TALLAHASSEE, Fla. -- After Florida State wrapped up its final scrimmage of fall camp, EJ Manuel sat back and took stock of the moment.
Five years after he'd arrived in Tallahassee, this was his last scrimmage, and he'd been making a point to take mental notes of each of these final benchmarks in his college career.
"Every day signifies something for me," he said. "It's like, all right, it's my last third practice of the second week."
There are plenty of reasons for sentimentality this week, too, but what might define Florida State's showdown with No. 10 Clemson could instead be a first for Manuel.
Through five years, Manuel's career has been built as much as anything on consistency, but what his résumé lacks is that marquee performance on a big stage, that signature moment that provides the perfect inscription on a quarterback's legacy.
This week, Manuel gets his shot at creating that signature moment. The game against Clemson is in prime time, under the lights, in front of an expected capacity crowd, and, given the state of the rest of the conference, an ACC championship might be on the line.
"The fact that there's so much buildup going into the game," Manuel said, "that's something, when you grow up as a kid, you want to be a part of."
It's not that Manuel hasn't had big games before. He threw four touchdowns against Charleston Southern a year ago, scored twice through the air and twice on the ground against Duke, threw for 321 yards against North Carolina State.
But those games were largely afterthoughts, unremarkable preludes to a big matchup or a diminished coda in a season of lost expectations.
In his career, Manuel has started just four games against ranked opponents, and Florida State is 1-3 in those games. He has completed nearly 70 percent of his passes in those games, but he has thrown six interceptions compared with just two touchdowns. Most importantly, however, it's been an awfully long time since Manuel last had a chance to showcase his skills against a top-tier opponent.
Manuel injured his shoulder in the second half against Oklahoma a year ago, leaving the game to Clint Trickett to finish. A week later, Trickett was the starter against Clemson, as Manuel was relegated to the role of cheerleader. The last time he started and finished a game against a team ranked in the Top 25 was the 2010 ACC championship game.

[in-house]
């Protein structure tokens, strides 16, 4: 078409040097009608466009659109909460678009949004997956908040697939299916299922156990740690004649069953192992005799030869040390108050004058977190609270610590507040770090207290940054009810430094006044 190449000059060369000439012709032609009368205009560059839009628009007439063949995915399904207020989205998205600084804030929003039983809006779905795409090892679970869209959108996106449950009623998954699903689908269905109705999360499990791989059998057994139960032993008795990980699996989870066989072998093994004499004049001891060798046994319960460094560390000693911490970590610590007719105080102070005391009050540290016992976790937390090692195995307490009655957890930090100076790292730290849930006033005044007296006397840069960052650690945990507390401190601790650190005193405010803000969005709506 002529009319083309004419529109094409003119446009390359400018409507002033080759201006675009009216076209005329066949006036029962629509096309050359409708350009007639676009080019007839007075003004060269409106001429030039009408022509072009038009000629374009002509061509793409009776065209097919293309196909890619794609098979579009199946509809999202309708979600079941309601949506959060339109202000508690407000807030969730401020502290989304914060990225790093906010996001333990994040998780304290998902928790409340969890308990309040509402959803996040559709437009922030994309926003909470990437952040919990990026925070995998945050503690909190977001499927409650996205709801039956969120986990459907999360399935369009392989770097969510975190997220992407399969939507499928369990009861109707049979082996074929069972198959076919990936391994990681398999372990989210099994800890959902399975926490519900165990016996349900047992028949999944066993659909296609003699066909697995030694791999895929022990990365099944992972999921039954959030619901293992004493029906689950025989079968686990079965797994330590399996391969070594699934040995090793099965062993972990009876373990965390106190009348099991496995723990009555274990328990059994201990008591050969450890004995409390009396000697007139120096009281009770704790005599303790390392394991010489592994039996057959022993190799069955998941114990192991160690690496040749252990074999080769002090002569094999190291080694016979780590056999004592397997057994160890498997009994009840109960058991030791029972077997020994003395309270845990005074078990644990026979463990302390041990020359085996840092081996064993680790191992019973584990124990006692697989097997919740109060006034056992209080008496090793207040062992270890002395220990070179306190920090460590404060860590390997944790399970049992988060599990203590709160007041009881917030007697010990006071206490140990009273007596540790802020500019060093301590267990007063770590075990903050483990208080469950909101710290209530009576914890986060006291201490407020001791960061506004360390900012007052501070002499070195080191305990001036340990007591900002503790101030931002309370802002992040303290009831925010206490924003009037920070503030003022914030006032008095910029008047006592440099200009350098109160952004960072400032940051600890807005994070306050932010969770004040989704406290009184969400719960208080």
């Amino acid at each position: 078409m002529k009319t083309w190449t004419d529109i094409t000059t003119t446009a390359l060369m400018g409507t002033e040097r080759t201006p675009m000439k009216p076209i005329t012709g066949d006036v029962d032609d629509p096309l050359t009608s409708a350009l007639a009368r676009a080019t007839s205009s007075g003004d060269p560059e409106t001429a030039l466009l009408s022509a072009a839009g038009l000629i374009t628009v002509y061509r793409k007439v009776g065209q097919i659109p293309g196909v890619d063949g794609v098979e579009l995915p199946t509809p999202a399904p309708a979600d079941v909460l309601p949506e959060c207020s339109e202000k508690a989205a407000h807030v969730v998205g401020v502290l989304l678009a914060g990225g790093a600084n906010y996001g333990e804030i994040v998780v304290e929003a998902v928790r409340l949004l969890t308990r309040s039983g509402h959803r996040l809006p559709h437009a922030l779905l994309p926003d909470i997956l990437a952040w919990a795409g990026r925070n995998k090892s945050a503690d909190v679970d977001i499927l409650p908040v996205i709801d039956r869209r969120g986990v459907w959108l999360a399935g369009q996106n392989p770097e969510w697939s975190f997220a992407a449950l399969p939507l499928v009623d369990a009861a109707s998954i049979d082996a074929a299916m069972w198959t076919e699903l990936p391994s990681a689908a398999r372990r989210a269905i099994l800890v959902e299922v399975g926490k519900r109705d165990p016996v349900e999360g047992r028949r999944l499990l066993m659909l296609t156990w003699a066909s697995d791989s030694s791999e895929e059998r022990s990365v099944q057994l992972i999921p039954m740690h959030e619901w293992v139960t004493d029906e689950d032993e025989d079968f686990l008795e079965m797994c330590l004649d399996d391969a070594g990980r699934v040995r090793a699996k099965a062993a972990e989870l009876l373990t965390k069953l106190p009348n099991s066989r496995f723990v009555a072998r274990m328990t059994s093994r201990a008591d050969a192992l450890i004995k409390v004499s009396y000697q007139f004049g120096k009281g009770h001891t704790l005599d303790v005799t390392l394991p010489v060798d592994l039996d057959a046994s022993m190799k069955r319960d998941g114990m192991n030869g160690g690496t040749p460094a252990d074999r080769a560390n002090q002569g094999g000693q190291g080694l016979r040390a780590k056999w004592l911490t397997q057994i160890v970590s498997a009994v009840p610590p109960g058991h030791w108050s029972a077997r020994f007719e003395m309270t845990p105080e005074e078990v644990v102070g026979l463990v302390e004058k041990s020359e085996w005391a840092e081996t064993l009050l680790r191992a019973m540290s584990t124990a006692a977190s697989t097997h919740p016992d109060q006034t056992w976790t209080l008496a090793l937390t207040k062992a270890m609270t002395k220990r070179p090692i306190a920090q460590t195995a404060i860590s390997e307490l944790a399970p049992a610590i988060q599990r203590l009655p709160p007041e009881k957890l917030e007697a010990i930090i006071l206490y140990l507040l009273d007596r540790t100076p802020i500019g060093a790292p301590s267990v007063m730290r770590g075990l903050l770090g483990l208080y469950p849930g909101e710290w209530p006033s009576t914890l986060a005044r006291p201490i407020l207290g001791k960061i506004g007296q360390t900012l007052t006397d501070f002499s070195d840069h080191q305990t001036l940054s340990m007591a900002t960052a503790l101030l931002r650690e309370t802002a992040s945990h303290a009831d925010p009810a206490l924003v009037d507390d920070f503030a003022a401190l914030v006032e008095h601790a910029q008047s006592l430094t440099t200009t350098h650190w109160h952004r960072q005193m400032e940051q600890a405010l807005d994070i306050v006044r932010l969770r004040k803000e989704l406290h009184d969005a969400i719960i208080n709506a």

Now, nearly 22 months later, he gets another shot at the big stage.
"I'm extremely anxious. [This] is a huge rivalry, and [Clemson] is a great team," Manuel said. "The fact that I'm 100 percent healthy, not hurt anymore -- I'm excited about it."
Manuel's message last week was more of a challenge. He wanted Florida State to dominate Wake Forest, to send a message, to quiet the doubters.
"I was going to the gas station [last week], and I grabbed one of [the student newspapers], and it was like, 'Is this the week FSU has trouble?'" Manuel said. "But I'm a positive person, you know?"
Florida State did send a message against Wake Forest, delivering a third consecutive dominant win. Manuel, on the other hand, still managed to fuel his critics.
He ended the first half just 5-of-11 passing. He missed a handful of big throws. His performance, according to Jimbo Fisher, was "solid," a noticeably tepid description after a 52-0 win.
That might be the most apt legacy for Manuel at this point. He has been good; he has made his mark; he has won 16 of the 20 games he has started. Solid.
But Manuel, too, knows there is more that will be asked of him before he leaves Florida State. Those benchmarks he passes with each new day grow increasingly significant, and this Saturday's game against Clemson is the biggest yet.
The stage is set, and Manuel is at the center of the spotlight.
"That's what you want to be a part of, that's what you want to play in, and the situation couldn't be any better," he said. "They're coming in undefeated with a great team, and we're undefeated and have a good team, as well. Now you just need to go out there and play it."